By the time he got off of the bus in Rock Hill, South Carolina on May 9, 1961, Lewis had shaken his fears and was well-versed and trained in non-violent resistance. In fact, Lewis was so confident in his convictions that he volunteered to be the first person among the motley collection to test the white mob that greeted them at the entrance of the whites-only waiting room inside of the Rock Hill Greyhound terminal.
“I have a right to go in here on grounds of the Supreme Court decision in the Boynton case,” Lewis started before a pause, “followed by a reply of ‘Shit on that’ and a shoving of Lewis back and forth in the doorway,” Branch writes. “One of the attackers threw a punch that caught Lewis in the mouth, making the first loud pop of fist against flesh on the Freedom Ride.”
On May 13, the Freedom Riders dined with Martin Luther King Jr. in Atlanta to celebrate “a successful journey through nearly seven hundred miles of upper Dixie.” But amid the revelry, King sensed trouble ahead for the riders at their next destination — Alabama, the state where Lewis was born and from which King had just returned.
“You will never make it through Alabama,” King “whispered emotionally” to Simeon Booker, a Black reporter for Jet magazine, one of “only three reporters,” all of them Black, who took an interest in the Freedom Ride.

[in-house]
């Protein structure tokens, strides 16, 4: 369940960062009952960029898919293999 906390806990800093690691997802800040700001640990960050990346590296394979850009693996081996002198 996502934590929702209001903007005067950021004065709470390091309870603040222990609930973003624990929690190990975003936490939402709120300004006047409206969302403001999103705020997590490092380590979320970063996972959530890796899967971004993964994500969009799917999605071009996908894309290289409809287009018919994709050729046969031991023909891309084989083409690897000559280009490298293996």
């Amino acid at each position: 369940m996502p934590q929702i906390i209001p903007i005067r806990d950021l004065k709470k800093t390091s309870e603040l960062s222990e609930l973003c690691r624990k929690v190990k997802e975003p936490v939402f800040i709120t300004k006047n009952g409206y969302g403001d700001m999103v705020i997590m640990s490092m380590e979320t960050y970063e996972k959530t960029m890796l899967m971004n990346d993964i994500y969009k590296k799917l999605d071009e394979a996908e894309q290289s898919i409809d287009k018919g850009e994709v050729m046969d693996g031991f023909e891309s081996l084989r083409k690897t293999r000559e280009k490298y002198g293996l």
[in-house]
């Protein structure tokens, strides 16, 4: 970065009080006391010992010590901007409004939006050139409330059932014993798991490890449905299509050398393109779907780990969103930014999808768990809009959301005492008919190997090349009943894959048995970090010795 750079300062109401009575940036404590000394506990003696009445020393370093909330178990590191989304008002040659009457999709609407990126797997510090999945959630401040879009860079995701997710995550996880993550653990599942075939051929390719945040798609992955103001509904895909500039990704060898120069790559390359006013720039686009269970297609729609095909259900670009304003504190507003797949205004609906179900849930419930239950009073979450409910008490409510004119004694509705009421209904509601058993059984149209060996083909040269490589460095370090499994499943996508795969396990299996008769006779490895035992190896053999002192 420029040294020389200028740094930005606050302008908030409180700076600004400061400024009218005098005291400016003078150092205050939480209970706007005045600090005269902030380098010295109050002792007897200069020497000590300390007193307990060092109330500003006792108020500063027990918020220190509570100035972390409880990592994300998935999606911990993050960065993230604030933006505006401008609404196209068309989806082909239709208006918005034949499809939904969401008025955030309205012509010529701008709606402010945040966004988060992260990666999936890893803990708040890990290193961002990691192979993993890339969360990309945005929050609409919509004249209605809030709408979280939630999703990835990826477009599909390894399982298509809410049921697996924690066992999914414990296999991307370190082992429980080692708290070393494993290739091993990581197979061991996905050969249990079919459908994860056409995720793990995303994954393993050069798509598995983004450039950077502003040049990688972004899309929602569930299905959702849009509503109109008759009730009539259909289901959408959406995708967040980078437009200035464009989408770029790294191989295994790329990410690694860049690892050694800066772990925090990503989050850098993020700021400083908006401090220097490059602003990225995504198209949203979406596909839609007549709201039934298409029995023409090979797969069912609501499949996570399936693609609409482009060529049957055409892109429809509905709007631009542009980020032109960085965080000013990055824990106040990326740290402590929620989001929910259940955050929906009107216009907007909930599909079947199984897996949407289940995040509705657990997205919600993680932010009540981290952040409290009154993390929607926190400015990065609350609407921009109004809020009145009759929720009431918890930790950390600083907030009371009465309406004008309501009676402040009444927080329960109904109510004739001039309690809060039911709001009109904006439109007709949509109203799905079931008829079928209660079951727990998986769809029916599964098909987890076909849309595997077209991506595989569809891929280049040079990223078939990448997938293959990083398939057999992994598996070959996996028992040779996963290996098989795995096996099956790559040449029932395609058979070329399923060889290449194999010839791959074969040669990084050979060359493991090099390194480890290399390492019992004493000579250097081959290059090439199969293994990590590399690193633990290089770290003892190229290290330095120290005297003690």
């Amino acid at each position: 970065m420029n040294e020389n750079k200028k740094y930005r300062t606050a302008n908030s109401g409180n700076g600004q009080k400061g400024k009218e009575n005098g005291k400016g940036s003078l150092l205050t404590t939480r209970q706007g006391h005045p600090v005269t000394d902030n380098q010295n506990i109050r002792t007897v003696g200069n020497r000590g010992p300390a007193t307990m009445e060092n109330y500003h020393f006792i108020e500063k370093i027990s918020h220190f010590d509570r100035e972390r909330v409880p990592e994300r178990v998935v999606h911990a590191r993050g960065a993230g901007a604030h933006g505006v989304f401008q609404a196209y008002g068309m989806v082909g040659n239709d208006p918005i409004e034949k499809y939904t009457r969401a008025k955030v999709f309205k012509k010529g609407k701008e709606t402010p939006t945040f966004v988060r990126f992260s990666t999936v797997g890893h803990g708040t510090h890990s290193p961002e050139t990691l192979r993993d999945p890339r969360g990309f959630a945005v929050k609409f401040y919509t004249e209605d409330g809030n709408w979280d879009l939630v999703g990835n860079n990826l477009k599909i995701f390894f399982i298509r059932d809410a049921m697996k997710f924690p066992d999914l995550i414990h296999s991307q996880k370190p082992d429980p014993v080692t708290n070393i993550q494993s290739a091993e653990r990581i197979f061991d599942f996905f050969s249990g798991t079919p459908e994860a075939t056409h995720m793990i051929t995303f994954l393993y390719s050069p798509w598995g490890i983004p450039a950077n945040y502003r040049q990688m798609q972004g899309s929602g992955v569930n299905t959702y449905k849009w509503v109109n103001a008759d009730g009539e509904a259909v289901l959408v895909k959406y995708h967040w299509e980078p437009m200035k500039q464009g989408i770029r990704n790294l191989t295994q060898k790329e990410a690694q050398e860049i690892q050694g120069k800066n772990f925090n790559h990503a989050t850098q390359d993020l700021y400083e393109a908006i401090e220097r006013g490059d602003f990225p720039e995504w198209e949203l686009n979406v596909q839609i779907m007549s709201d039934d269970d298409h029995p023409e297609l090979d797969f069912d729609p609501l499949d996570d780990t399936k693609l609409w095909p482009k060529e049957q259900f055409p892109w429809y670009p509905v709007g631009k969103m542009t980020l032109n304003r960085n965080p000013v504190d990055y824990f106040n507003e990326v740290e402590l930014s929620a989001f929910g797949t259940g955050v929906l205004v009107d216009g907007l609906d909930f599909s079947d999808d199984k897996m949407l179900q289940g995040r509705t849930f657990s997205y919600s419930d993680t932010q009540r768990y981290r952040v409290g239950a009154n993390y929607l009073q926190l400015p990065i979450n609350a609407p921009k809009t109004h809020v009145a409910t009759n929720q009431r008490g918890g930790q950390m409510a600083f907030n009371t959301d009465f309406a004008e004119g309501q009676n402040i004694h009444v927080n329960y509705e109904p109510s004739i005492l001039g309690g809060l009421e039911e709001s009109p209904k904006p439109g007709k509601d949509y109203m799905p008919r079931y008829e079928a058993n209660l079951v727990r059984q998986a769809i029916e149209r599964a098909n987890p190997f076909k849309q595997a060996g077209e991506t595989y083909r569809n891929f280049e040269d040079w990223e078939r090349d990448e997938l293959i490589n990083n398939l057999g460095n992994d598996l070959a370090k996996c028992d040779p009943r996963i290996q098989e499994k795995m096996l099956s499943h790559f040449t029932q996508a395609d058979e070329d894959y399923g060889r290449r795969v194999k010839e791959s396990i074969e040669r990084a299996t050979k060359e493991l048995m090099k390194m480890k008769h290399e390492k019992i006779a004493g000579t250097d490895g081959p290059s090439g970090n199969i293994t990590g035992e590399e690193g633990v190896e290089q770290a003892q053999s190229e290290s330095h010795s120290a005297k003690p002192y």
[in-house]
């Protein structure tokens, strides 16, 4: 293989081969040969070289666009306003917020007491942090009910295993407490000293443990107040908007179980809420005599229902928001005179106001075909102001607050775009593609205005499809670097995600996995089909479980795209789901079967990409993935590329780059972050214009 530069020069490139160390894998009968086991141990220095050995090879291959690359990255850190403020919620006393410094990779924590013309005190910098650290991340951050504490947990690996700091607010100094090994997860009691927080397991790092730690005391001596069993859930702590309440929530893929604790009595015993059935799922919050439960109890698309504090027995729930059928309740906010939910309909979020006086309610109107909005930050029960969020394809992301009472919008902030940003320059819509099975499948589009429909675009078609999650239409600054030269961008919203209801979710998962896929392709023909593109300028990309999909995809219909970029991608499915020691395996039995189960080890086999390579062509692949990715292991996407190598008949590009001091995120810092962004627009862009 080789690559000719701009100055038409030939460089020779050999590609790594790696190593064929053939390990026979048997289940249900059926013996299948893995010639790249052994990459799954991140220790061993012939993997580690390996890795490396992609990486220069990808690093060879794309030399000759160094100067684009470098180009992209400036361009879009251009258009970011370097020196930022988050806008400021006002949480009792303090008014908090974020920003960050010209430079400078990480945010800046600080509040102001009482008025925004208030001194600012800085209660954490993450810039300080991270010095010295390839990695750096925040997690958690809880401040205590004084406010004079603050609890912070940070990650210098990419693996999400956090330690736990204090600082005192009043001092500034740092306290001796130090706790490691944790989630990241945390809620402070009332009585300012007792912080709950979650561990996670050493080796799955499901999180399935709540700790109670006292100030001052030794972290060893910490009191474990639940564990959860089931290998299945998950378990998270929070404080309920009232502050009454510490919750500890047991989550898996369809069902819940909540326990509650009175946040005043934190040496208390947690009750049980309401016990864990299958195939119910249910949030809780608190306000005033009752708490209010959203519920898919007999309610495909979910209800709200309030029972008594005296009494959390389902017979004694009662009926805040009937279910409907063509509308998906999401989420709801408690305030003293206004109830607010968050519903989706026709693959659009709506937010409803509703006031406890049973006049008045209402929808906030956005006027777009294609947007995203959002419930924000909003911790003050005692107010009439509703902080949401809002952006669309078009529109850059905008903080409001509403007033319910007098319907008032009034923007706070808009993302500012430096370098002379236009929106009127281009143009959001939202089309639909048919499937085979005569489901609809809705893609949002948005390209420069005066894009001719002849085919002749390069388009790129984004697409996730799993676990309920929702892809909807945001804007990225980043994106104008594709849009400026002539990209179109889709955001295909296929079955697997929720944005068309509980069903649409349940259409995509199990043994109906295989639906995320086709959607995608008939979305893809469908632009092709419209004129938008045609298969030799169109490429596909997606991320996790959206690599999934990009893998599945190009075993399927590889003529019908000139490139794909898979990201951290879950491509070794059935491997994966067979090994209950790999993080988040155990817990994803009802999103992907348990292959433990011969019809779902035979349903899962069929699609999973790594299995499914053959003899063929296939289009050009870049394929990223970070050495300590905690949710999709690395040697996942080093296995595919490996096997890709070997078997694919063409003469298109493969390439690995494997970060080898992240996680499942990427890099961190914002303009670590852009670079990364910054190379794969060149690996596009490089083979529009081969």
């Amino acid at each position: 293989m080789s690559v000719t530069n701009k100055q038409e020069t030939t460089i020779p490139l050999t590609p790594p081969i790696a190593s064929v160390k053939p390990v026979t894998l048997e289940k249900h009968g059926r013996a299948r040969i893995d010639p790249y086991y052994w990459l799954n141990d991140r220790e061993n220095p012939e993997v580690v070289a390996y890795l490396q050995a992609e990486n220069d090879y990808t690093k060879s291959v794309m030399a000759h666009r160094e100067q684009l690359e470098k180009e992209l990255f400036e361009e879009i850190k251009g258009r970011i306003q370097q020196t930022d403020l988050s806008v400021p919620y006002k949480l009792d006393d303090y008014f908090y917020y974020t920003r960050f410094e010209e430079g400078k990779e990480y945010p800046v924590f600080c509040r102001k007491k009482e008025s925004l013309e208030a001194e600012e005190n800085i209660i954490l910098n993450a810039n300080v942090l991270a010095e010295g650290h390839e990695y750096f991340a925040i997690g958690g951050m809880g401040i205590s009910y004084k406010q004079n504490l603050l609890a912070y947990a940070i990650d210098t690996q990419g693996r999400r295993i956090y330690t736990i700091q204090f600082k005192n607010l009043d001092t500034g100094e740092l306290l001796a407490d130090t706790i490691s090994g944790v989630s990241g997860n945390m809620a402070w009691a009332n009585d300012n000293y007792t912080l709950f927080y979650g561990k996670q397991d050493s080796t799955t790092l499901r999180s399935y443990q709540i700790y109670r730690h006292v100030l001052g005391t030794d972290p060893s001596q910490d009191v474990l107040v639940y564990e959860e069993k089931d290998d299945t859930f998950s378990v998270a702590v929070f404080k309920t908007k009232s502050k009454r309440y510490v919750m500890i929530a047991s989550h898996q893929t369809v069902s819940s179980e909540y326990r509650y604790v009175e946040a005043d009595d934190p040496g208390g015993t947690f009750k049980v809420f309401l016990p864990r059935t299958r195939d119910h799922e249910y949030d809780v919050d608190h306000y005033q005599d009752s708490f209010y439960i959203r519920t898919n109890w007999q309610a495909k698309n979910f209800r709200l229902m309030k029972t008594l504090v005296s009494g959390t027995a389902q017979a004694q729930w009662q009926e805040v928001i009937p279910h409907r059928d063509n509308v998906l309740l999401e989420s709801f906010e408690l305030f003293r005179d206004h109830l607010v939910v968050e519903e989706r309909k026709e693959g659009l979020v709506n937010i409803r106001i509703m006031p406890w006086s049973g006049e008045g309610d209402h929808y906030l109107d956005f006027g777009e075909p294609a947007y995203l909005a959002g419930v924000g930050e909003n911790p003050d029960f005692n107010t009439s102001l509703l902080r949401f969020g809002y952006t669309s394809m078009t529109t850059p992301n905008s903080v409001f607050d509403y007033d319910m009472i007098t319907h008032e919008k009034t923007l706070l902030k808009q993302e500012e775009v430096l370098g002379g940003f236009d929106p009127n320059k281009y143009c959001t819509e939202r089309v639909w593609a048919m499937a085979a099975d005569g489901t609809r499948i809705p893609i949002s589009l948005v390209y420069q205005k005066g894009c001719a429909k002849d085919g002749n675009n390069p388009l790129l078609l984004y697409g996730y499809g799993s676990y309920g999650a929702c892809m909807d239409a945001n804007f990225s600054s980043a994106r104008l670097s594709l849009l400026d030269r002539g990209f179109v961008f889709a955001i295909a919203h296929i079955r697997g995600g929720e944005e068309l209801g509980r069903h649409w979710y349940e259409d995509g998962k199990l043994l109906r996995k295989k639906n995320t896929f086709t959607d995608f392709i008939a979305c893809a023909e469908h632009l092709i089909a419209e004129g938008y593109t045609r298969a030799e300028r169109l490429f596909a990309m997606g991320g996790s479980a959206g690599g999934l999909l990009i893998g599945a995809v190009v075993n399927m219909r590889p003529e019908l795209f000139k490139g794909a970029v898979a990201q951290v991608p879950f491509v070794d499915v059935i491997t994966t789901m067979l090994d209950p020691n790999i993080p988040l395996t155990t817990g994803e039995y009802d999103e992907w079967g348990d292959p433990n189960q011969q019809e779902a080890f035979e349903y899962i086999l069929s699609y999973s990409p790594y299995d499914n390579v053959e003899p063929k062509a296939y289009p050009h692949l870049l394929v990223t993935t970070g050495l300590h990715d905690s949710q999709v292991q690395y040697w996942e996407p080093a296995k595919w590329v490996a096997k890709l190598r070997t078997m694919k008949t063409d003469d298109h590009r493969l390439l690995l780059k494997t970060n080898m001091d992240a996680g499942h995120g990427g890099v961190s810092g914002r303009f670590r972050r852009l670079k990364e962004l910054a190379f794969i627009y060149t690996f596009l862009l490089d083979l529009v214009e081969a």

Booker, who had embedded himself with the riders on their long journey through the South, responded to King in jest.
“He’s the only one I can outrun,” Booker quipped about the “hulking” Farmer. Booker joked with King that the group of riders “planned to leave Farmer behind to occupy any white hoodlums who might chase them.”
Later that night, Farmer was woken from his sleep with a phone call from his mother. His father — the first Black man to earn a Ph.D. in Texas and a notable theologian — had died.
Farmer Sr. “had asked to see ‘Junior’s itinerary’ that night in his Washington hospital bed and, noting that Junior would cross into Alabama the next day, had promptly fallen into a coma and died. Mrs. Farmer would always insist that the old man had willed his own death in order to save his son’s life by forcing him to come home for the funeral.”
There was no such escape latch for John Lewis, whose life of bodily sacrifice culminated in Alabama, on Selma’s Edmund Pettus Bridge — a structure named after a former Confederate general and Ku Klux Klan leader. On March 7, 1965, during a march for voting rights, Lewis’ skull was fractured by the club of an Alabama State Trooper.
Since Lewis’ death 55 years later, Democrats in the House have rekindled the fight to restore the Voting Rights Act, which was effectively neutered with Shelby County vs. Holder, the 2013 Supreme Court decision that stripped the federal government of the power to prevent voter suppression, immediately plunging the country back into the void of the 1960s — when John Lewis risked death to force the government to give him his right to vote, and to stop segregation on public buses and in restaurants.
You’d be hard pressed to find more than a handful of Republicans in the House and Senate willing to restore the act; they will, however, tweet tributes.
This is what democracy looks like.